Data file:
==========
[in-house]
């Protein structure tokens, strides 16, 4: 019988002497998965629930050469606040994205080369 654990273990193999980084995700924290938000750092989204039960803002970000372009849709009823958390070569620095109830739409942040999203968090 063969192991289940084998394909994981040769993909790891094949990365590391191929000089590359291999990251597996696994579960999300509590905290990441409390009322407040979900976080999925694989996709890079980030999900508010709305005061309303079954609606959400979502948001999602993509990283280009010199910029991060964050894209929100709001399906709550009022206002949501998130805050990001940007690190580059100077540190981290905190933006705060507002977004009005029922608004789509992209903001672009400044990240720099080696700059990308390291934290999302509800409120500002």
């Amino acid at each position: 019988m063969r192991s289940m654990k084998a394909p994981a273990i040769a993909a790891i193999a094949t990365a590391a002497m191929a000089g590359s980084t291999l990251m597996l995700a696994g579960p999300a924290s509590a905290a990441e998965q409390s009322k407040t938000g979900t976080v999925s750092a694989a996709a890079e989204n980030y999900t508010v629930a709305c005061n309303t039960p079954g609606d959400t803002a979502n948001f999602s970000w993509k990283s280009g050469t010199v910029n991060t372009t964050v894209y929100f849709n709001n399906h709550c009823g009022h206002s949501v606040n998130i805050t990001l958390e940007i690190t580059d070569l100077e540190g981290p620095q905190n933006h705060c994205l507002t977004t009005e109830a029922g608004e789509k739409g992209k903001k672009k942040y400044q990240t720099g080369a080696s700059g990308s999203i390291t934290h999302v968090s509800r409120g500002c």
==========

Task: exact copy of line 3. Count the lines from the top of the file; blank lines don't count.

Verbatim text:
């Amino acid at each position: 019988m063969r192991s289940m654990k084998a394909p994981a273990i040769a993909a790891i193999a094949t990365a590391a002497m191929a000089g590359s980084t291999l990251m597996l995700a696994g579960p999300a924290s509590a905290a990441e998965q409390s009322k407040t938000g979900t976080v999925s750092a694989a996709a890079e989204n980030y999900t508010v629930a709305c005061n309303t039960p079954g609606d959400t803002a979502n948001f999602s970000w993509k990283s280009g050469t010199v910029n991060t372009t964050v894209y929100f849709n709001n399906h709550c009823g009022h206002s949501v606040n998130i805050t990001l958390e940007i690190t580059d070569l100077e540190g981290p620095q905190n933006h705060c994205l507002t977004t009005e109830a029922g608004e789509k739409g992209k903001k672009k942040y400044q990240t720099g080369a080696s700059g990308s999203i390291t934290h999302v968090s509800r409120g500002c």